Maryland $750,927 $7,347,048 $805,292 $7,693,324 $952,092 $569,508 $18,118,191 5,938,737 $3,050.85
New Jersey $4,620 $12,198,133 $1,516,432 $12,108,615 $2,282,055 $967,026 $29,076,881 8,911,502 $3,262.85
New York N/A $23,217,491 $1,952,367 $40,230,379 $4,920,605 $3,346,329 $73,667,171 19,695,680 $3,740.27
Source: Tax Policy Center, "State Tax Collection Sources 2000-2013," June 20, 2014
Pennsylvania tax collections by source in 2013.
Source: Tax Policy Center

The table below lists 2013 tax collections by source as percentages of total collections. About 50 percent of Pennsylvania's total state tax collections came from sales taxes and gross receipts.[9]

State tax collections by source (as percentages)
State Property taxes Sales and gross receipts Licenses Individual income taxes Corporation net income taxes Other taxes
Pennsylvania 0.16% 50.36% 7.61% 31.73% 6.50% 3.63%
Delaware N/A 14.56% 37.63% 33.78% 9.25% 4.77%
Maryland 4.14% 40.55% 4.44% 42.46% 5.25% 3.14%
New Jersey 0.02% 41.95% 5.22% 41.64% 7.85% 3.33%
New York N/A 31.52% 2.65% 54.61% 6.68% 4.54%
Source: Tax Policy Center, "State Tax Collection Sources 2000-2013," June 20, 2014

Current fiscal year budget

See also: Historic Pennsylvania budget and finance information

Fiscal year 2015

DocumentIcon.jpg See budget bill: HB 2328

Former Pennsylvania Governor Tom Corbett announced his fiscal year 2015 budget proposal on February 4, 2014. Under the governor's proposal, total general fund spending for fiscal year 2015 would have equaled approximately $29.4 billion.[10]

On July 10, 2014, Corbett signed into law the fiscal year 2015 budget. The enacted budget totaled $29 billion. The budget increased spending by $871 million over fiscal year 2014.[10]

State debt

See also: State debt

According to a January 2014 report by the nonprofit organization State Budget Solutions, Pennsylvania had a state debt of approximately $184.9 billion. Its state debt per capita was $14,487. The report revealed that state governments faced a combined $5.1 trillion in debt. The obligation amounted to $16,178 per capita in the nation.[11]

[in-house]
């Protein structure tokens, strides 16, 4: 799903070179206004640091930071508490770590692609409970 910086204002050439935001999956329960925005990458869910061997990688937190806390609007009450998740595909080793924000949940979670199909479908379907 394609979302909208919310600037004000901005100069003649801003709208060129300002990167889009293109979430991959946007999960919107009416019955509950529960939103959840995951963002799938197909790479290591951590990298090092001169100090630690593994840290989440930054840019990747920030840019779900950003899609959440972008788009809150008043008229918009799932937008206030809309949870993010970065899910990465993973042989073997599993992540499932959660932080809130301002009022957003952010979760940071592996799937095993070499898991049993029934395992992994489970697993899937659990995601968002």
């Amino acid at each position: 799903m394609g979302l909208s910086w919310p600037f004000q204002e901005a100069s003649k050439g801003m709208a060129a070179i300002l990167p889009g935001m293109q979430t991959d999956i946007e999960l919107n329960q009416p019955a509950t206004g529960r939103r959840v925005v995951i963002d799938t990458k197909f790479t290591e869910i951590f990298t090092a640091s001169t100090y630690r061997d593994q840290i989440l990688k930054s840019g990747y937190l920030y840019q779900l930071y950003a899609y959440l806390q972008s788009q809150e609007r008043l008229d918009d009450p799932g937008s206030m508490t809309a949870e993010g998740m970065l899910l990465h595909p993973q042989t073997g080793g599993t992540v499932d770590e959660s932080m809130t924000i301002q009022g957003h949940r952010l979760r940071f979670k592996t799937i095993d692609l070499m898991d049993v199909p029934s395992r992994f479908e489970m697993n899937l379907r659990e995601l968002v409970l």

Total state debt, 2014
State Total state debt State debt per capita Per capita debt ranking
Pennsylvania $184,903,767,000 $14,487 24
Delaware $15,991,093,000 $17,437 17
Maryland $94,211,004,000 $16,010 20
New Jersey $213,933,875,000 $24,134 6
New York $387,465,667,000 $19,799 10
Sources: State Budget Solutions, "State Budget Solutions' Fourth Annual State Debt Report," January 8, 2014

Public pensions

See also: Pennsylvania public pensions and Pennsylvania public employee salaries

A 2012 report from the Pew Center on the States noted that Pennsylvania's pension system was funded at 75 percent at the close of fiscal year 2010, below the 80 precent funding level experts recommend. Consequently, Pew designated the state's pension system as cause for "serious concern."[12]

Taken together, the funding ratio for the state's pension systems decreased from 89.65 percent in fiscal year 2007 to 64.37 percent in fiscal year 2012, a decrease of 25.28 percentage points, or 28.2 percent. Likewise, unfunded liabilities increased from just under $10.3 billion in fiscal year 2007 to more than $47 billion in fiscal year 2012.[13][14][15]

Credit ratings

See also: State credit ratings

Credit rating agencies, such as Standard and Poor's, assign grades to states that take into account a state's ability to pay debts and the general health of the state's economy. Generally speaking, a higher credit rating indicates lower interest costs on the general obligation bonds states sometimes sell to investors in order to finance large-scale undertakings (e.g., road construction and other public works projects). This in turn results in lower interest costs, thereby lowering the cost to taxpayers.[16][17]